I’ve always been a word person. Maybe, it’s because from an early age, my parents would read me stories, expose me to satirical comedy and encourage hours on end of silly Mad Libs. Fortunately, all that, combined with a handful of extraordinary English teachers from grades 8 -11, gave me the confidence I needed to try my hand at attempting to create the stories I so enjoyed. This resulted in a poetry contest submission, some alternative, yet formulaic college admission essays and a half-finished screenplay, all before 18. Though, I liked writing, and felt like maybe I was even good at it, I was still intimidated by the word “writer”. Especially, at the college level, since I had never written for a real publication.
I grew tired of academic writing after Fall Quarter, so, I decided to bite the bullet and submit a sample piece for my campus newspaper’s Lifestyle section. I wrote about what I liked — food and Italian culture. It was a wannabe restaurant review of an Italian place that I had recently tried with my family. I emulated styles that I had seen in past LA or NY Times restaurant reviews, going into great detail about the lemon-basil cream sauce that made the handmade ravioli taste like they were from another planet.
When the Lifestyle Editor called me in for an interview, she asked me where I got my inspiration to write, and I said with a naive confidence, “Well, I’ve always kind of wanted to be Carrie from Sex and the City, but like with the comedy of Tina Fey and Mindy Kaling.” She chuckled in a oh-honey-you’ve-got-a lot-to-learn kind of way, and gave me the job as a Contributing Writer. I’m not gonna lie, that title made me feel 2 Legit 2 Quit. I was a proud low-man on the totem pole, working my way up to Staff Writer, Editorial Assistant and eventually Columnist.
I had done it! Finally, I was my own version of Carrie Bradshaw, minus Mr. Big, the Manhattan apartment and ok, I was really nothing like her....except we both had our own column. While Carrie’s was about love and sex, mine was about love and/of pasta. Writing about my year in Italy in a column for thousands of people to read (or ignore), weirdly helped me to process everything that was changing in my life. From publicizing the fact that I pretty much no idea what I was doing, most of the time, I felt like I was able to not only open my mind to the infinite cultural differences and nuances that one experiences as a fresh face in a foreign land. I was also, able to connect with readers and influence opinions about travel and culture; which was and is still, my reason for sharing my work publicly.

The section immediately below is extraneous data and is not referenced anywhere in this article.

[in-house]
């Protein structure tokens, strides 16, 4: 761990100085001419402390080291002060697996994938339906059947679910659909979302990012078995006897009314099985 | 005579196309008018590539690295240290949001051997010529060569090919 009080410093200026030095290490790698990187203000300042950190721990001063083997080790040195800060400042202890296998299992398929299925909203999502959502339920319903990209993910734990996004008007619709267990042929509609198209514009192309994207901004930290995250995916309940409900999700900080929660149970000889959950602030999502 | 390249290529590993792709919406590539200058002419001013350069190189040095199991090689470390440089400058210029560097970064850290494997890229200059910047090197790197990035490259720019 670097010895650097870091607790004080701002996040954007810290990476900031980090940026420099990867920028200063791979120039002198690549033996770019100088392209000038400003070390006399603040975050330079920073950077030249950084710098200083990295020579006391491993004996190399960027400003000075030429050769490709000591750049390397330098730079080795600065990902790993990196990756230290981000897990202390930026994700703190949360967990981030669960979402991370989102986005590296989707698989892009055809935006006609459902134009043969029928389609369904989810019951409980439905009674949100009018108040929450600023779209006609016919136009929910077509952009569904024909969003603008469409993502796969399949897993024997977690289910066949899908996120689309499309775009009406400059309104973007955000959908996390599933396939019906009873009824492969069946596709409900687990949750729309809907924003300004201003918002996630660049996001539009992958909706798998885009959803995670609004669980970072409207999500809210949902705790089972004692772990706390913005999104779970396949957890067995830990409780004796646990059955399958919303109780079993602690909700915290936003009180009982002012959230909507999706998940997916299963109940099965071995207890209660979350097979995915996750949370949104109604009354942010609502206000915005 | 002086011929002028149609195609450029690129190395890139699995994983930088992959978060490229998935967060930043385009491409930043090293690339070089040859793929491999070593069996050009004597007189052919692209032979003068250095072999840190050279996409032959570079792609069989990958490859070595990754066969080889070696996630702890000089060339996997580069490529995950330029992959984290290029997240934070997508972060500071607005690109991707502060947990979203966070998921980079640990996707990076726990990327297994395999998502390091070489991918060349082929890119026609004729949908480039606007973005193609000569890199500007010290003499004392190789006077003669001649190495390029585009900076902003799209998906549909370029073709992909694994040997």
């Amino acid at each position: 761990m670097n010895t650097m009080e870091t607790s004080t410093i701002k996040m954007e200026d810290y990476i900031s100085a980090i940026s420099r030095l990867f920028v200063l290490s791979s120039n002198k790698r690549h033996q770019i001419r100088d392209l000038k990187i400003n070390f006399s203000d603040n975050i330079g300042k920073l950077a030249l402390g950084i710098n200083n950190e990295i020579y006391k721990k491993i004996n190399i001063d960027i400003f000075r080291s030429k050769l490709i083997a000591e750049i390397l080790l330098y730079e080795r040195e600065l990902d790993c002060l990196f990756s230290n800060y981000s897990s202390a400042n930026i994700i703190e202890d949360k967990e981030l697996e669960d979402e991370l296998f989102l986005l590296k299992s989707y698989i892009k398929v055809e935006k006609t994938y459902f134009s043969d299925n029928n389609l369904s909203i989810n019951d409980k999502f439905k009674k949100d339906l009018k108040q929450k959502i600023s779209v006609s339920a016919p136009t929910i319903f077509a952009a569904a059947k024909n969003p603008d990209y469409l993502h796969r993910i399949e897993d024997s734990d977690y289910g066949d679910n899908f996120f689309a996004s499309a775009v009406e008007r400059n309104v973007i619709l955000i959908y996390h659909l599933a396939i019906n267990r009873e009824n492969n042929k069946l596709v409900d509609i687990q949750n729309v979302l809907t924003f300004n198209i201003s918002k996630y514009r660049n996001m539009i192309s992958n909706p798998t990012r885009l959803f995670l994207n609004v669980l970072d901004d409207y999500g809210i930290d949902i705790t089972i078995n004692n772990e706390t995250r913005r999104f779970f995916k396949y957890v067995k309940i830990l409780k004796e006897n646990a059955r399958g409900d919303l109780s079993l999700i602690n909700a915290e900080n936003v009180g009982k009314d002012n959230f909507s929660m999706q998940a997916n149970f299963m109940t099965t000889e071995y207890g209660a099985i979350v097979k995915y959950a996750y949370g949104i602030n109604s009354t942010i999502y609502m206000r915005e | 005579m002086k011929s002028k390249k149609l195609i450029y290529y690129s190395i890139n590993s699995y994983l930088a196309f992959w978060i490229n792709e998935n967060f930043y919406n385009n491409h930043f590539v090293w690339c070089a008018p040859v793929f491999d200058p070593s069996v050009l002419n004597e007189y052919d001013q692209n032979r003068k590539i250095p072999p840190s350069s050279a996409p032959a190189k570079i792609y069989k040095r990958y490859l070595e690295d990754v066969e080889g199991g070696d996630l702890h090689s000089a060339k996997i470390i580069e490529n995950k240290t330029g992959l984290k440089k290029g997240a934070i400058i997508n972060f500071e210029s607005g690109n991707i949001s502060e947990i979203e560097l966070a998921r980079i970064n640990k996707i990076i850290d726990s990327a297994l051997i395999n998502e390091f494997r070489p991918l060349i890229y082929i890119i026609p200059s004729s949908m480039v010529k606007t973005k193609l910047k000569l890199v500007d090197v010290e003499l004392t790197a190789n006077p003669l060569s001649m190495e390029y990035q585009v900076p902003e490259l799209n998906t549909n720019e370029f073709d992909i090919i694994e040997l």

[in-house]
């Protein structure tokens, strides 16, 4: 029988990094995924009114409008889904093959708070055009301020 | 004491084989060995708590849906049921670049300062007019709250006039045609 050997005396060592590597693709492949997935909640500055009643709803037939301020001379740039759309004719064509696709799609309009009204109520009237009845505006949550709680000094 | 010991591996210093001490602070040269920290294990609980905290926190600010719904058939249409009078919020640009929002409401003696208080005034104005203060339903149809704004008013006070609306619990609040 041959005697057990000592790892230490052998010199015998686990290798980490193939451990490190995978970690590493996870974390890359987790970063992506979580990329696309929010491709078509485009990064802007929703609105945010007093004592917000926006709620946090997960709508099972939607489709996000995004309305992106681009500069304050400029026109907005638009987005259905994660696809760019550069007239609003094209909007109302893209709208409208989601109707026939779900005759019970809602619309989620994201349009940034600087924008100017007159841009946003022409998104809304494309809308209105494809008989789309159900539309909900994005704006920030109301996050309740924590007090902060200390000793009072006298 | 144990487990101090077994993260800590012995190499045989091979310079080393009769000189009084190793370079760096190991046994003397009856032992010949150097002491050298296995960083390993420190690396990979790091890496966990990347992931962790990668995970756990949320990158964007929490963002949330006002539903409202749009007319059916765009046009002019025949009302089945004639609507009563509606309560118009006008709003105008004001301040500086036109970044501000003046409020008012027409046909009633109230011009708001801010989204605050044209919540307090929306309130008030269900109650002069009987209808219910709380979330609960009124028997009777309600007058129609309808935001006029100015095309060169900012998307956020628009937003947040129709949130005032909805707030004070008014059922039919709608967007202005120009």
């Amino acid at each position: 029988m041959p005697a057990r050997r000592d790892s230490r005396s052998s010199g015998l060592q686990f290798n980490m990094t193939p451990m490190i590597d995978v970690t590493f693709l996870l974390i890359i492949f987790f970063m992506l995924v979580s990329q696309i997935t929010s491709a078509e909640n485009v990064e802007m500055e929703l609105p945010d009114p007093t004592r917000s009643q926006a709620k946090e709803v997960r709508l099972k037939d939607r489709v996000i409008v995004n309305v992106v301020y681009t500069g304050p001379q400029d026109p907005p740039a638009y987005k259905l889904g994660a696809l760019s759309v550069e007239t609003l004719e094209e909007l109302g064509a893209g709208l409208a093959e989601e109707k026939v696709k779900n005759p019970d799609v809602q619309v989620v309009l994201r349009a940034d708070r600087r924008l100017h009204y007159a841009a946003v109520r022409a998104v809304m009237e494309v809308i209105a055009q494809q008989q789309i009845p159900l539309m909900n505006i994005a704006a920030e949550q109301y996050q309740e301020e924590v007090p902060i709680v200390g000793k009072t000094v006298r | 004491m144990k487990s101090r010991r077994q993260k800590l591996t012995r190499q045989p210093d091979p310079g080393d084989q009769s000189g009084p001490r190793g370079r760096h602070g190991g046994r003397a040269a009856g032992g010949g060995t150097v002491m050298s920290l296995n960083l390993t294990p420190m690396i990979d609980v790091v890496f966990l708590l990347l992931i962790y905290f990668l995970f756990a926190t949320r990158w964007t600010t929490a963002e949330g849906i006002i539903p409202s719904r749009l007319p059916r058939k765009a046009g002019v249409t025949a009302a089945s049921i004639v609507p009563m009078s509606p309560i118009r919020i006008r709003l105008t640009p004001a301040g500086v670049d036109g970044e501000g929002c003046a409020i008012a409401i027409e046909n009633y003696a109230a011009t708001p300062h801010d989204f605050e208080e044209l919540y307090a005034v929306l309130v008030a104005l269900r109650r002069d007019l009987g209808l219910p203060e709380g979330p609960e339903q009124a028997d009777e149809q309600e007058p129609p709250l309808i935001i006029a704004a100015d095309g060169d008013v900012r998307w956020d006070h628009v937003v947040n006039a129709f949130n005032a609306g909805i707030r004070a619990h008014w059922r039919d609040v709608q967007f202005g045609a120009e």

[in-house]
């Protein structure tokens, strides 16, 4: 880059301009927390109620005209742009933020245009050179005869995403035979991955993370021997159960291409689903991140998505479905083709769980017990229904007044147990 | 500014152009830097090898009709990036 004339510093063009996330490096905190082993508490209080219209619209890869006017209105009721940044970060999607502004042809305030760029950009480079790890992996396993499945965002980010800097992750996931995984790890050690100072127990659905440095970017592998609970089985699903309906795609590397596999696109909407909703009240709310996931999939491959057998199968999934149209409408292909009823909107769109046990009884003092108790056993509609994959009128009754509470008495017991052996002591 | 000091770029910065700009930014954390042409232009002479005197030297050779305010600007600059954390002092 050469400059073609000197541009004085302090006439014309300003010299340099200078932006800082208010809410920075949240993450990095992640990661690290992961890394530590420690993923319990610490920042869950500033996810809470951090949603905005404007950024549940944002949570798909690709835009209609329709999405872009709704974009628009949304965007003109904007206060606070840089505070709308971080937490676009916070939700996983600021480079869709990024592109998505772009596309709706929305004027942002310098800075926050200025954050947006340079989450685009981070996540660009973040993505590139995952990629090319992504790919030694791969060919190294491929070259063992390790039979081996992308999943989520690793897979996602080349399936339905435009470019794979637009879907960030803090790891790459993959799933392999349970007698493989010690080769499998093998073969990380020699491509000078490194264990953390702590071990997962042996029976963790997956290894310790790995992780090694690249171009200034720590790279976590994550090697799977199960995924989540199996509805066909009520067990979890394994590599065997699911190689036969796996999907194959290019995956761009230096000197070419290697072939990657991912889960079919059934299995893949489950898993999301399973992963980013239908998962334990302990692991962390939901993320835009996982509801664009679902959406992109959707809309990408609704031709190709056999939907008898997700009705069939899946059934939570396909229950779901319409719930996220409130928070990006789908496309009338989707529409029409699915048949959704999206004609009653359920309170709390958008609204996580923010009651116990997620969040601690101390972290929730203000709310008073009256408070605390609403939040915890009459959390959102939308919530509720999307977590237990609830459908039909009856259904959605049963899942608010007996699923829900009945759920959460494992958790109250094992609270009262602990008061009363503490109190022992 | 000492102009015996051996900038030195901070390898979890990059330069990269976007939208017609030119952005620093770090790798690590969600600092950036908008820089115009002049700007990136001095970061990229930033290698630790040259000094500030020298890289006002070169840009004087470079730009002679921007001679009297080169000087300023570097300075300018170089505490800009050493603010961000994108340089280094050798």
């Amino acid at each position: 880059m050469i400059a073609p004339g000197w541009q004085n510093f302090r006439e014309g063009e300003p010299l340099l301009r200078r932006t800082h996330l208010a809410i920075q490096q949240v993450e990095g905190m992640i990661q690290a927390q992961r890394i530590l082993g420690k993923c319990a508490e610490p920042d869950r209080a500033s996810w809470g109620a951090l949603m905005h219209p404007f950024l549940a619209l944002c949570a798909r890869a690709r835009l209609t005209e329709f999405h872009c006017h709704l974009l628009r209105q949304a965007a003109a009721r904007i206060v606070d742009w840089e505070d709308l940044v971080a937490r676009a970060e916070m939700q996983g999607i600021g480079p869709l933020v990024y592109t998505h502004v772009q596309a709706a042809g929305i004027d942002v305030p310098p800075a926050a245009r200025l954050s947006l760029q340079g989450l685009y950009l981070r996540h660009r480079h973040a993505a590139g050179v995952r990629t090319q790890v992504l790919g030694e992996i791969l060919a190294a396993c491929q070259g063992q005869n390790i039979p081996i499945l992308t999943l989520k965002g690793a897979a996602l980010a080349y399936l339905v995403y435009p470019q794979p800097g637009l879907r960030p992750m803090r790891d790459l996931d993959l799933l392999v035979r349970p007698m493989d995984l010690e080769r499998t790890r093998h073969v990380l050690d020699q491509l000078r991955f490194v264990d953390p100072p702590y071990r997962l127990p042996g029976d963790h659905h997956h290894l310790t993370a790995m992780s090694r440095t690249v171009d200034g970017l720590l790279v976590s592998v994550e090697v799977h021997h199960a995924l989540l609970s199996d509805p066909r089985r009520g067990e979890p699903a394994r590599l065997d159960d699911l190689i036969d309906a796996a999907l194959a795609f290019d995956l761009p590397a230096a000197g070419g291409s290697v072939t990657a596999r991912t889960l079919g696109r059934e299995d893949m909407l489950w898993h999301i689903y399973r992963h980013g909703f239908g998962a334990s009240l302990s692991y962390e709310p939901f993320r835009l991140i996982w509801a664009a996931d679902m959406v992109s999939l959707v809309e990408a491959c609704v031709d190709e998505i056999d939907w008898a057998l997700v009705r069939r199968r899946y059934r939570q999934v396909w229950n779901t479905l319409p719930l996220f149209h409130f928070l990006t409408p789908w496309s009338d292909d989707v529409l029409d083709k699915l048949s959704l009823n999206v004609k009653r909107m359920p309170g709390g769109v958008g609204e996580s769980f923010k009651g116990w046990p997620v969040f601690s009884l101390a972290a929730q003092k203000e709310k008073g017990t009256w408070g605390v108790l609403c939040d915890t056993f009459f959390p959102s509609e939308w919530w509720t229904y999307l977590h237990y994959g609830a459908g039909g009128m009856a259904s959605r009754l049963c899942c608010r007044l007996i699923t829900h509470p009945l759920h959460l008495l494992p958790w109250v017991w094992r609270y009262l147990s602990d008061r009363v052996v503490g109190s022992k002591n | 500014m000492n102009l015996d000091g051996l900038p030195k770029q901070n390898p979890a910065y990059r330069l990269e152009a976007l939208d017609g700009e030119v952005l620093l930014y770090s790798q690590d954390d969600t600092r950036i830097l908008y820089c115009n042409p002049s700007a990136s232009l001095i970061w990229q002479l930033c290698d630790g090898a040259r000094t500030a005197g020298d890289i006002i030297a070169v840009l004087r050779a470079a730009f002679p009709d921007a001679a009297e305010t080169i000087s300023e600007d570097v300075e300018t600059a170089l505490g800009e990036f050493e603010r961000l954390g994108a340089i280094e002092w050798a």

When I returned from study abroad, I wrote about reverse culture shock and the weird sensation of leaving the college bubble to enter the workforce. My writing was evolving as I was, not always for the better or worse, it’s just the reality of moving on. And it still is…
Fast forward to now, just a little over a year since college graduation, and I’m still trying to figure out how writing fits into my life. As a twenty-something Substitute Teacher and Editor-in-Chief of the E-Zine, High Faluter, my life is not what I anticipated as that naive little freshman writing a restaurant review. It’s not what my naive little college senior-self anticipated either. What I’ve learned from working, meeting people from diverse backgrounds and life after graduation, is that balancing act of life is much like writing. You write something you like, and you’re happy with it for a while, then, you get tired of it and change it over and over again. The trick is to never lose the insight and respect for the deleted paragraphs and old drafts, because it’s those first scribbles that give character to the final, more polished pieces.